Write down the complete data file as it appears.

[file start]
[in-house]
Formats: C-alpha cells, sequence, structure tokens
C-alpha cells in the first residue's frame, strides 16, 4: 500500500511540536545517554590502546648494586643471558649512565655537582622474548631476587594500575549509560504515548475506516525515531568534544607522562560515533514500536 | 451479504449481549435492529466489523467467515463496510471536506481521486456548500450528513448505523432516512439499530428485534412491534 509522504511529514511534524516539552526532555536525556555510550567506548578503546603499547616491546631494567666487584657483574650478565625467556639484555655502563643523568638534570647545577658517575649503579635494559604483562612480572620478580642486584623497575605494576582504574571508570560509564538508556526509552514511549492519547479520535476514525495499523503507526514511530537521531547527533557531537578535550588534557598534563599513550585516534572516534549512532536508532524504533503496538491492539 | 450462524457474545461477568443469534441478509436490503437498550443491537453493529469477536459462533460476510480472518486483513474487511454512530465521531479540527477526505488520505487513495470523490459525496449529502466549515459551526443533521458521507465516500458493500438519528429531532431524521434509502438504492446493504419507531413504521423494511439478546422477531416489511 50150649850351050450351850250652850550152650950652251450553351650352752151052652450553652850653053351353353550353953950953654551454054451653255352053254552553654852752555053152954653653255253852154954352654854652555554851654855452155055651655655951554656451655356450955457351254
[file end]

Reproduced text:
[in-house]
Formats: C-alpha cells, sequence, structure tokens
C-alpha cells in the first residue's frame, strides 16, 4: 500500500511540536545517554590502546648494586643471558649512565655537582622474548631476587594500575549509560504515548475506516525515531568534544607522562560515533514500536 | 451479504449481549435492529466489523467467515463496510471536506481521486456548500450528513448505523432516512439499530428485534412491534 509522504511529514511534524516539552526532555536525556555510550567506548578503546603499547616491546631494567666487584657483574650478565625467556639484555655502563643523568638534570647545577658517575649503579635494559604483562612480572620478580642486584623497575605494576582504574571508570560509564538508556526509552514511549492519547479520535476514525495499523503507526514511530537521531547527533557531537578535550588534557598534563599513550585516534572516534549512532536508532524504533503496538491492539 | 450462524457474545461477568443469534441478509436490503437498550443491537453493529469477536459462533460476510480472518486483513474487511454512530465521531479540527477526505488520505487513495470523490459525496449529502466549515459551526443533521458521507465516500458493500438519528429531532431524521434509502438504492446493504419507531413504521423494511439478546422477531416489511 50150649850351050450351850250652850550152650950652251450553351650352752151052652450553652850653053351353353550353953950953654551454054451653255352053254552553654852752555053152954653653255253852154954352654854652555554851654855452155055651655655951554656451655356450955457351254